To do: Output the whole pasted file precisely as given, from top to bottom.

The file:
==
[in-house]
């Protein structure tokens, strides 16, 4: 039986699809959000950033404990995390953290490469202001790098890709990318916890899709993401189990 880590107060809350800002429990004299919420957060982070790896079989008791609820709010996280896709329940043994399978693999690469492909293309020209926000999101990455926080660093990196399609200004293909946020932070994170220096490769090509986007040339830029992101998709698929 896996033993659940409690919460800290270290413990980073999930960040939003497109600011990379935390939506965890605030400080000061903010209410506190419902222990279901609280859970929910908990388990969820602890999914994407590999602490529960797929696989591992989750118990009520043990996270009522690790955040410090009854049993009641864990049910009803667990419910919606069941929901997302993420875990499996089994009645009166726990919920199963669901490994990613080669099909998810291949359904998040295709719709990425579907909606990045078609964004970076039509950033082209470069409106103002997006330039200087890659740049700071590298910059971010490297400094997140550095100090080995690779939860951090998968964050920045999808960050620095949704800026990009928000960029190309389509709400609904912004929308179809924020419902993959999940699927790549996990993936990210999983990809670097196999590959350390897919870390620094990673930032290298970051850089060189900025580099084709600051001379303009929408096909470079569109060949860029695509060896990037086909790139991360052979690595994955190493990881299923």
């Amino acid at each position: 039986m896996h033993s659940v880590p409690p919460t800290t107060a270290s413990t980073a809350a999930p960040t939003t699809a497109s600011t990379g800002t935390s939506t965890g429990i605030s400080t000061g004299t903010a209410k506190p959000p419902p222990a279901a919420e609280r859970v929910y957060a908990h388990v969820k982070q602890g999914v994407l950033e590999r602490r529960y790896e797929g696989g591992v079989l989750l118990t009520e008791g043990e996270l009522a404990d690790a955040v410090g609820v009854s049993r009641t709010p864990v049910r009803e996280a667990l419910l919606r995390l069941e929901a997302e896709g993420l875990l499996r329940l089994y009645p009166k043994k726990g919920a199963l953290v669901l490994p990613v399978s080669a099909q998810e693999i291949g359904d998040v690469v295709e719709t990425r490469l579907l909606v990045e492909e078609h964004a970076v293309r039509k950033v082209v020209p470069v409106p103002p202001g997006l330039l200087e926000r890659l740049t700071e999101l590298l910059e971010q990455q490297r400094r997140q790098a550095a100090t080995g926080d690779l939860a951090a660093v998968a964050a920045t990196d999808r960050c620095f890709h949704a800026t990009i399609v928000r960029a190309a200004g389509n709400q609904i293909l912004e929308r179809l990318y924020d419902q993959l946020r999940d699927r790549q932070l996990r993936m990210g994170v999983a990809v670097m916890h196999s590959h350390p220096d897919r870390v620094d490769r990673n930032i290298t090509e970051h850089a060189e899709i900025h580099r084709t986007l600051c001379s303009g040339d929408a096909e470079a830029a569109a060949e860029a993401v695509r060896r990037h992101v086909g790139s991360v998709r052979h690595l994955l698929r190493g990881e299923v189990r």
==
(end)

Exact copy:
[in-house]
């Protein structure tokens, strides 16, 4: 039986699809959000950033404990995390953290490469202001790098890709990318916890899709993401189990 880590107060809350800002429990004299919420957060982070790896079989008791609820709010996280896709329940043994399978693999690469492909293309020209926000999101990455926080660093990196399609200004293909946020932070994170220096490769090509986007040339830029992101998709698929 896996033993659940409690919460800290270290413990980073999930960040939003497109600011990379935390939506965890605030400080000061903010209410506190419902222990279901609280859970929910908990388990969820602890999914994407590999602490529960797929696989591992989750118990009520043990996270009522690790955040410090009854049993009641864990049910009803667990419910919606069941929901997302993420875990499996089994009645009166726990919920199963669901490994990613080669099909998810291949359904998040295709719709990425579907909606990045078609964004970076039509950033082209470069409106103002997006330039200087890659740049700071590298910059971010490297400094997140550095100090080995690779939860951090998968964050920045999808960050620095949704800026990009928000960029190309389509709400609904912004929308179809924020419902993959999940699927790549996990993936990210999983990809670097196999590959350390897919870390620094990673930032290298970051850089060189900025580099084709600051001379303009929408096909470079569109060949860029695509060896990037086909790139991360052979690595994955190493990881299923």
């Amino acid at each position: 039986m896996h033993s659940v880590p409690p919460t800290t107060a270290s413990t980073a809350a999930p960040t939003t699809a497109s600011t990379g800002t935390s939506t965890g429990i605030s400080t000061g004299t903010a209410k506190p959000p419902p222990a279901a919420e609280r859970v929910y957060a908990h388990v969820k982070q602890g999914v994407l950033e590999r602490r529960y790896e797929g696989g591992v079989l989750l118990t009520e008791g043990e996270l009522a404990d690790a955040v410090g609820v009854s049993r009641t709010p864990v049910r009803e996280a667990l419910l919606r995390l069941e929901a997302e896709g993420l875990l499996r329940l089994y009645p009166k043994k726990g919920a199963l953290v669901l490994p990613v399978s080669a099909q998810e693999i291949g359904d998040v690469v295709e719709t990425r490469l579907l909606v990045e492909e078609h964004a970076v293309r039509k950033v082209v020209p470069v409106p103002p202001g997006l330039l200087e926000r890659l740049t700071e999101l590298l910059e971010q990455q490297r400094r997140q790098a550095a100090t080995g926080d690779l939860a951090a660093v998968a964050a920045t990196d999808r960050c620095f890709h949704a800026t990009i399609v928000r960029a190309a200004g389509n709400q609904i293909l912004e929308r179809l990318y924020d419902q993959l946020r999940d699927r790549q932070l996990r993936m990210g994170v999983a990809v670097m916890h196999s590959h350390p220096d897919r870390v620094d490769r990673n930032i290298t090509e970051h850089a060189e899709i900025h580099r084709t986007l600051c001379s303009g040339d929408a096909e470079a830029a569109a060949e860029a993401v695509r060896r990037h992101v086909g790139s991360v998709r052979h690595l994955l698929r190493g990881e299923v189990r």